The Halloween season traditionally brings out the creepy side of life. Youngsters engage in “Trick or Treat”. Dressed in scary costumes they visit neighbours and require payment of fruit and nuts (or sweets and coins) to go away! The days of performing party-pieces are all but gone. The turnip lantern has been largely replaced by the pumpkin complete with a lighted candle shining through the teeth and eyes of a fearsome effigy carved on the side of its circular head!
For the adults it is the time in the liturgical year dedicated to remembering the dead, including saints, martyrs, and all the faithful departed. It probably grew out of the Celtic festival of Samhain which marked the end of harvest and summer. It was seen as a liminal time, when the boundary between this world and the ‘otherworld’ thinned. Tricks were played by spirits and ghosts with the inclusion of Dracula the Vampire in the more blood-thirsty recent times.
Dracula was written by an Irishman called Bram Stoker. He wrote it after researching the folklore of Romania and chose the setting of the Carpathian Mountains for the castle which was to be the vampire’s abode. He had never visited the location making up the castle from a combination of the ruined Slain’s Castle in Aberdeenshire and Whitby Castle in Yorkshire.
The fact that vampires are particularly nasty creatures has not dimmed their popularly which has increased each Halloween till this week when a commemorative coin worth €15 was launched by the Minister of Finance in Glasnevin cemetery!
This was an appropriate place for the launch as Dracula lived on the blood of his victims. Legend has it that they, once bitten, became addicted to blood so you could have a lot of nasty Dracula’s causing havoc about the place. Help is at hand however as a crucifix will keep them at bay and a stake driven through the heart means that they will trouble you no more!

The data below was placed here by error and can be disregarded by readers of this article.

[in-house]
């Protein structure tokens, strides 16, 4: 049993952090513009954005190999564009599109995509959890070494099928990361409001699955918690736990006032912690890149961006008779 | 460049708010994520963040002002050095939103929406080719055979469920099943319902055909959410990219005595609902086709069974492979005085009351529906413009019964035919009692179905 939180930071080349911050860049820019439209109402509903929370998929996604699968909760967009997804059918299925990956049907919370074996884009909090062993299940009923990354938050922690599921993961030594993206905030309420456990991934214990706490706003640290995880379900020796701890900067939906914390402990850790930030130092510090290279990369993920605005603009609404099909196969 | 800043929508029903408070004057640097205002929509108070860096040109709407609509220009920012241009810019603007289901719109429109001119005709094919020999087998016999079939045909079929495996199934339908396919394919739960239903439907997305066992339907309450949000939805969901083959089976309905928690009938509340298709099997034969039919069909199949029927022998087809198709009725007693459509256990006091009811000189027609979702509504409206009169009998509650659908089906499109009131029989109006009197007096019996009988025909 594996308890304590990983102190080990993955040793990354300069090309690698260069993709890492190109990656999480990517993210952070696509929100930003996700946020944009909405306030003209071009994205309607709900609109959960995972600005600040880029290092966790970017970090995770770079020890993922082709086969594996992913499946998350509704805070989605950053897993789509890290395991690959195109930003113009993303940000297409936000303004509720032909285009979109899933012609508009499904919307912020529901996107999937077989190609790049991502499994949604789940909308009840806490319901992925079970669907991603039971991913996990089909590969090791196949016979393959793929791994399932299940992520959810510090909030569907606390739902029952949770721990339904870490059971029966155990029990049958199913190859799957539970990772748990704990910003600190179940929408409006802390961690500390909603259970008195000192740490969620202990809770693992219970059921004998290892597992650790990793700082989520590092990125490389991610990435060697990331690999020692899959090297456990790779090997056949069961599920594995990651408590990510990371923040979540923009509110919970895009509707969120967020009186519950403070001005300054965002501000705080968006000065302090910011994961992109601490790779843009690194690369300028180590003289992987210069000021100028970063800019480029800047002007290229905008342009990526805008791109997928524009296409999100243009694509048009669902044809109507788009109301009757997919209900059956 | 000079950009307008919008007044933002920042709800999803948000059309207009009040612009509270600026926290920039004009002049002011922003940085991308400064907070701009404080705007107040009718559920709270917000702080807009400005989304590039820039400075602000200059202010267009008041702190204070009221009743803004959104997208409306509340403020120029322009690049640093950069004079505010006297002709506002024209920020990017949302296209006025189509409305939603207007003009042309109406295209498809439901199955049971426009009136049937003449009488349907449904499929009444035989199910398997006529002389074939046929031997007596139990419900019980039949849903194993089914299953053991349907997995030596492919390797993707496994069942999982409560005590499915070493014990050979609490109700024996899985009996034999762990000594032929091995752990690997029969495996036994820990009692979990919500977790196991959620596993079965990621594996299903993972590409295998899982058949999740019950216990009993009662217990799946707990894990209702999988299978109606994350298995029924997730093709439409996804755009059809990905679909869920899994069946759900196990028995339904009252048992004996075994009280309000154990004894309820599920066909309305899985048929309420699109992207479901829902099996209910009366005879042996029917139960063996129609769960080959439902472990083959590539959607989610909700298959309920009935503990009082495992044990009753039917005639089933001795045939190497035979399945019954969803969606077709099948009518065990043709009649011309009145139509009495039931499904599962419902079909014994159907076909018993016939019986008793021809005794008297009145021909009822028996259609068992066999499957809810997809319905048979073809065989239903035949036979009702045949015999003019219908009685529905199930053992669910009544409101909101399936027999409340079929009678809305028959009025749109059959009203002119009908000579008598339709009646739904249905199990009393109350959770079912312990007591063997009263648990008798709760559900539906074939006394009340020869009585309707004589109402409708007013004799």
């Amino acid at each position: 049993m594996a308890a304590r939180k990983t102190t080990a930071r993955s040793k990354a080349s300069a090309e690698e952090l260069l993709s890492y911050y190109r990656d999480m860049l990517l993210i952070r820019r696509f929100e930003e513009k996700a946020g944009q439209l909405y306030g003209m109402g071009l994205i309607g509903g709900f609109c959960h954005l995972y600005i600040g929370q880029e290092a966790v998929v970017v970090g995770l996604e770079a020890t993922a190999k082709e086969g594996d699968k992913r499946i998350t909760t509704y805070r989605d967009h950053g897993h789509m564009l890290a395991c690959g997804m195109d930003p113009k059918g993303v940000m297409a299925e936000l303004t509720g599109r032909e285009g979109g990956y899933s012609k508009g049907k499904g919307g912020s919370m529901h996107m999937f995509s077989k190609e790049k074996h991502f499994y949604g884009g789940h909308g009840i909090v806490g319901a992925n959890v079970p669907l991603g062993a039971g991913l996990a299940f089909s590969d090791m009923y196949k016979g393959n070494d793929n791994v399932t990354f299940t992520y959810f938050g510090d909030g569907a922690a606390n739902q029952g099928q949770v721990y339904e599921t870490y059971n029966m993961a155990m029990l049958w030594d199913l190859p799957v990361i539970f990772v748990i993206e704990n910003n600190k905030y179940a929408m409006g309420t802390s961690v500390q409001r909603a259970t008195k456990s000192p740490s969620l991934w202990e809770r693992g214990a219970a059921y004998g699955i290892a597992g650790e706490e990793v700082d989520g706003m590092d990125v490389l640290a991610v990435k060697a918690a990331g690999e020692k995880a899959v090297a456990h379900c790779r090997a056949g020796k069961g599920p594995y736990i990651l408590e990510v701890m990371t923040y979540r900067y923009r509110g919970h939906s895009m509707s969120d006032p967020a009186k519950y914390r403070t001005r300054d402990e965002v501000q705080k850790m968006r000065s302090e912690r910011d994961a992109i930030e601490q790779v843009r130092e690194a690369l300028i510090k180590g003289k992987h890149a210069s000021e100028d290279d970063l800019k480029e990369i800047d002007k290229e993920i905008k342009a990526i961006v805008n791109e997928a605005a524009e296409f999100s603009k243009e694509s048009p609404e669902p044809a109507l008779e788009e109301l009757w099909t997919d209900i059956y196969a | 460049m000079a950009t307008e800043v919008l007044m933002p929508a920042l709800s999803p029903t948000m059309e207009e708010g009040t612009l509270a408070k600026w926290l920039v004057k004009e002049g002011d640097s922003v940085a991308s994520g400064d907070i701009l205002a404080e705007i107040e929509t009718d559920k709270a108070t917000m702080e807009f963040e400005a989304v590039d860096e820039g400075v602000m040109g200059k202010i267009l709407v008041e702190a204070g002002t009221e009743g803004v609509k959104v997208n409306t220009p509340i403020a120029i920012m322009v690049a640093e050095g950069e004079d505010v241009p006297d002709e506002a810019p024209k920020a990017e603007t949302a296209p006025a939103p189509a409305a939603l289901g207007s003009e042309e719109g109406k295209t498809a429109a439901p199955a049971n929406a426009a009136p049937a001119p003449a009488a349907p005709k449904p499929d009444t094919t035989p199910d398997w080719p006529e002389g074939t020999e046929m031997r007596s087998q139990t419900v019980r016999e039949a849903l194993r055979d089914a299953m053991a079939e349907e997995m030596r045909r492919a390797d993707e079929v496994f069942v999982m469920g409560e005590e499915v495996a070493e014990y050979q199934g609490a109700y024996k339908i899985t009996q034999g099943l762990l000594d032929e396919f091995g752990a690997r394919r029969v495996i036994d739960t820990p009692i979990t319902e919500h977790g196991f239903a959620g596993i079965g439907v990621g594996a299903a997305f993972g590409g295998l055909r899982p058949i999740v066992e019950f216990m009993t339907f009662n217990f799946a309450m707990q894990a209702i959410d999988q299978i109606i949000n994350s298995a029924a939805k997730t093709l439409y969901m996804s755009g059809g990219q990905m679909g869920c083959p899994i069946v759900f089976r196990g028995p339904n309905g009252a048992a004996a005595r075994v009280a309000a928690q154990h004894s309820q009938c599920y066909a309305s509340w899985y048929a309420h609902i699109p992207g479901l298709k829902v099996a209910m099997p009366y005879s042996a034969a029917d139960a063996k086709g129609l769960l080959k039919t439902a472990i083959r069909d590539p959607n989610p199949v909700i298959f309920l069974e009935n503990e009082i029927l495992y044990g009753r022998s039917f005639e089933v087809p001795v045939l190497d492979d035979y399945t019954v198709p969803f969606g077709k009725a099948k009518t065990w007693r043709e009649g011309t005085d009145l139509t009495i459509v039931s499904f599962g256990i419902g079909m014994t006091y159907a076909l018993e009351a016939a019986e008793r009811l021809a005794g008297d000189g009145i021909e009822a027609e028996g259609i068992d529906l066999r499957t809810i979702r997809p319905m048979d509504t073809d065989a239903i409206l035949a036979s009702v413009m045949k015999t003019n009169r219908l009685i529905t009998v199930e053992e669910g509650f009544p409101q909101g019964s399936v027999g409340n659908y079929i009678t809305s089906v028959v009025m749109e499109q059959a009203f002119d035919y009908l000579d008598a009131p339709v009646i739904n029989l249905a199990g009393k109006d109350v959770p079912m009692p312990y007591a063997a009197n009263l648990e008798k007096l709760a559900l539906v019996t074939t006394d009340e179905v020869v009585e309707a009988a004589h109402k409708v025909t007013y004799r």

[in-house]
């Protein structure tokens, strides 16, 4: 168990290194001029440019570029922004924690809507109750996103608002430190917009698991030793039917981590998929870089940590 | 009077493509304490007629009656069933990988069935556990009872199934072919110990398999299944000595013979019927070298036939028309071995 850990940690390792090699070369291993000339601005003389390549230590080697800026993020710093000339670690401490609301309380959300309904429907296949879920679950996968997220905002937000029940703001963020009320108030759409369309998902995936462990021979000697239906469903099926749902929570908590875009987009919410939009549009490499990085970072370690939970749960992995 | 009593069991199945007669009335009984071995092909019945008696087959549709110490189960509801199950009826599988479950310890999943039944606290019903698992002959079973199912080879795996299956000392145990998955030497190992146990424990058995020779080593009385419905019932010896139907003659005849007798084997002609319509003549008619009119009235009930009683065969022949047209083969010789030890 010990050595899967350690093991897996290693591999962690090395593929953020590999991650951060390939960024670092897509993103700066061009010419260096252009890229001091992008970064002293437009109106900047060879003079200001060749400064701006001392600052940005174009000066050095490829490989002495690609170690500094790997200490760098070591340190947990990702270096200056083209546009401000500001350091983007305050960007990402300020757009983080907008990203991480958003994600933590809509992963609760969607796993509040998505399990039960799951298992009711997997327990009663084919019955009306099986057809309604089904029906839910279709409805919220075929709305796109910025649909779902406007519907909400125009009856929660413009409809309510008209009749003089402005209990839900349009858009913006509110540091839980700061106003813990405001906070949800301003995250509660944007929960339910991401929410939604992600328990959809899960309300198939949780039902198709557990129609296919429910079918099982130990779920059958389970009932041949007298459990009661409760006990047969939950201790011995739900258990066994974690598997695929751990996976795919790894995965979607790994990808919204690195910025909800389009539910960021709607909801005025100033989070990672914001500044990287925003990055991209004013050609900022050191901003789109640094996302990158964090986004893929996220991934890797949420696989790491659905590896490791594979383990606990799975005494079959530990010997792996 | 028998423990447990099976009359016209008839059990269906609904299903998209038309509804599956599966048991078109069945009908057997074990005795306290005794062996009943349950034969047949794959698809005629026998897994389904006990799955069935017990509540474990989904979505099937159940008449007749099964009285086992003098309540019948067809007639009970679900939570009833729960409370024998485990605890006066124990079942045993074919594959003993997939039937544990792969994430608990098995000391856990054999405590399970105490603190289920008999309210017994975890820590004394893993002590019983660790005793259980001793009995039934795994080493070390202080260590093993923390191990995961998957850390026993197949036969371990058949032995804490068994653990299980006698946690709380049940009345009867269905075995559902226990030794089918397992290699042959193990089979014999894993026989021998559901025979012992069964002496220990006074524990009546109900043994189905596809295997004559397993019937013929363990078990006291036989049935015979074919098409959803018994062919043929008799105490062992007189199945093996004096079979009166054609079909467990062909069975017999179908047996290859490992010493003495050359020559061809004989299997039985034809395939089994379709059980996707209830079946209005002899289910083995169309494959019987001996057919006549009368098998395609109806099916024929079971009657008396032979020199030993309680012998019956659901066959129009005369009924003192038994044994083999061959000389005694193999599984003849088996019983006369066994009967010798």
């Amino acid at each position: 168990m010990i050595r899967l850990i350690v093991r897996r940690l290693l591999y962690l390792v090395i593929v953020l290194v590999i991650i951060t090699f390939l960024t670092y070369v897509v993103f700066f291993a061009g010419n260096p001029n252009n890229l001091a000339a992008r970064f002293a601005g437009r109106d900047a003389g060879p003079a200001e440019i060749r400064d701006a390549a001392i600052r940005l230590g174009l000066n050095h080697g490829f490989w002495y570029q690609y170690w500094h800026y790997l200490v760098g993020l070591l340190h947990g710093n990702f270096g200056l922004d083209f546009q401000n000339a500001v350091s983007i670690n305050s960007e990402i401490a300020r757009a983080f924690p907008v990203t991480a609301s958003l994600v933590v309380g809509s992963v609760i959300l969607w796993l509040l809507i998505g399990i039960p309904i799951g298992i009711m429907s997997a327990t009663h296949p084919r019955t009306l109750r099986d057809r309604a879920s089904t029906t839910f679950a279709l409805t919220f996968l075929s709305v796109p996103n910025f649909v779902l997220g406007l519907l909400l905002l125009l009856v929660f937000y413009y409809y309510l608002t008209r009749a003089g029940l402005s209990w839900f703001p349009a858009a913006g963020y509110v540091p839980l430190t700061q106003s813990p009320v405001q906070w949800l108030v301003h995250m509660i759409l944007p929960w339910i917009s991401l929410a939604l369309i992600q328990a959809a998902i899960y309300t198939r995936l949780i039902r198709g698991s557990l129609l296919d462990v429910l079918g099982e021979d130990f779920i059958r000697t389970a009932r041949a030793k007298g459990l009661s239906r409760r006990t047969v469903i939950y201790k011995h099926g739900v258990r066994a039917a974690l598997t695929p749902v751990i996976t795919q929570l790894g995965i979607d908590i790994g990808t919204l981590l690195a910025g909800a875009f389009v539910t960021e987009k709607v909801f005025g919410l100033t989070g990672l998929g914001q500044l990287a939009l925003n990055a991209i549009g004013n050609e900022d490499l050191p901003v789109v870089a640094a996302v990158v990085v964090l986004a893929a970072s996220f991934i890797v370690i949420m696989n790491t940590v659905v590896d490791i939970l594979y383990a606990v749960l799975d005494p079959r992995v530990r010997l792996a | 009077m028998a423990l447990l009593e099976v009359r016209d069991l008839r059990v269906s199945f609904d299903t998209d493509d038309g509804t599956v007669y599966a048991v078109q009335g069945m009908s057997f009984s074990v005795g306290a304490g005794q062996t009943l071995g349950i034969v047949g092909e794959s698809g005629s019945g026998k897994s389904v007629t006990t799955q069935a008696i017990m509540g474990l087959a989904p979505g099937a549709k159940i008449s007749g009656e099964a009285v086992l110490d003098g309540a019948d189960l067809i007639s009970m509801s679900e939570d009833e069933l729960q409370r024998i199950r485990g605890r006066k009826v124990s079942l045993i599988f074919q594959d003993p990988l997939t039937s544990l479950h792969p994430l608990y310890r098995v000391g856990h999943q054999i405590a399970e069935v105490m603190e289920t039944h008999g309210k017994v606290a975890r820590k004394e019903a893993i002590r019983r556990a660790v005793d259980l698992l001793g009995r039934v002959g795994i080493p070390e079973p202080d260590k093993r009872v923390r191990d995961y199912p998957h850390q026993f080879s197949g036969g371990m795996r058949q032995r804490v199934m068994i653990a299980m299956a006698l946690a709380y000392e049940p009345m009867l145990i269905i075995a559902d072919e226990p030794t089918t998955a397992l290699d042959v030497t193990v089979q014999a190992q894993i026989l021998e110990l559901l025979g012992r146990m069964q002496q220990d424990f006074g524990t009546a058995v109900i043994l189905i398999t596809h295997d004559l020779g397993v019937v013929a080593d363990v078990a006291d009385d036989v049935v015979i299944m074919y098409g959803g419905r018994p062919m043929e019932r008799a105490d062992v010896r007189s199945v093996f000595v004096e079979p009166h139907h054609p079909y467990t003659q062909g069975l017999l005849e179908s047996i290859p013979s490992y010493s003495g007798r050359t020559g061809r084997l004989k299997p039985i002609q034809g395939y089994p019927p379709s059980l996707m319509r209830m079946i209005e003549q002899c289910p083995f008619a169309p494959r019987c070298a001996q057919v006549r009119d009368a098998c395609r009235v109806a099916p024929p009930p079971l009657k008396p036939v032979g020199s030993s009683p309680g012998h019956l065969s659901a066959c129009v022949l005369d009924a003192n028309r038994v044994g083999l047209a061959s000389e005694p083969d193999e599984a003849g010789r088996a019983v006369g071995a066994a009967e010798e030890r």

It is interesting that in the book the crucifix should be given the power over evil. Popular folklore usually gets it wrong! It attributes power to the symbol instead of the source. The writer to the Hebrews (Chapter 12 verse 2) helps to clarify what was happening on the cross. He writes that we are to run the race of life looking unto Jesus “who for the joy that was set before him endured the cross, despising the shame, and is seated at the right hand of God.”
The cross represents the greatest suffering in history. Jesus not only suffered physically but also experienced God’s just wrath on the sin of the world which Jesus had taken upon himself. The promise of future reward and joy gave Jesus the strength to suffer despising the shame that was inherent in crucifixion. The wooden cross has no power nor does it become powerful when a human image of Jesus is fastened to it. Actually the Bible never uses the cross as a symbol of Christianity. Stoker, like so many others got it wrong in attributing the power to the symbol rather than the substance which is Christ (St Matthew Chapter 28 verse 18).